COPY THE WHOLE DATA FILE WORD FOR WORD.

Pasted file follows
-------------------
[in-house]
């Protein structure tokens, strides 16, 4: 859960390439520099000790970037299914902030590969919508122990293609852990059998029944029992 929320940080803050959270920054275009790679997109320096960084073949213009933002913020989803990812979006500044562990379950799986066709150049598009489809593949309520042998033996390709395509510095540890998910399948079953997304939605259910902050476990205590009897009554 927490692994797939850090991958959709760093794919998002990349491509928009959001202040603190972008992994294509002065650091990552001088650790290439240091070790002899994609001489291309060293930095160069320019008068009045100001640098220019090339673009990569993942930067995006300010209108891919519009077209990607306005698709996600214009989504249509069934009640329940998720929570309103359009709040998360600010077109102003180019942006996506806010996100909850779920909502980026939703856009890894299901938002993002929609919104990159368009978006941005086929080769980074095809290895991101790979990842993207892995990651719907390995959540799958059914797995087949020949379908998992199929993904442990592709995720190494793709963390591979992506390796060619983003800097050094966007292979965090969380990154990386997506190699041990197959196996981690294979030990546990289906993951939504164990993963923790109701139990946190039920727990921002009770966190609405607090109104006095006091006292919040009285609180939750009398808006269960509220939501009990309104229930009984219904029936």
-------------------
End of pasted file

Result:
[in-house]
């Protein structure tokens, strides 16, 4: 859960390439520099000790970037299914902030590969919508122990293609852990059998029944029992 929320940080803050959270920054275009790679997109320096960084073949213009933002913020989803990812979006500044562990379950799986066709150049598009489809593949309520042998033996390709395509510095540890998910399948079953997304939605259910902050476990205590009897009554 927490692994797939850090991958959709760093794919998002990349491509928009959001202040603190972008992994294509002065650091990552001088650790290439240091070790002899994609001489291309060293930095160069320019008068009045100001640098220019090339673009990569993942930067995006300010209108891919519009077209990607306005698709996600214009989504249509069934009640329940998720929570309103359009709040998360600010077109102003180019942006996506806010996100909850779920909502980026939703856009890894299901938002993002929609919104990159368009978006941005086929080769980074095809290895991101790979990842993207892995990651719907390995959540799958059914797995087949020949379908998992199929993904442990592709995720190494793709963390591979992506390796060619983003800097050094966007292979965090969380990154990386997506190699041990197959196996981690294979030990546990289906993951939504164990993963923790109701139990946190039920727990921002009770966190609405607090109104006095006091006292919040009285609180939750009398808006269960509220939501009990309104229930009984219904029936």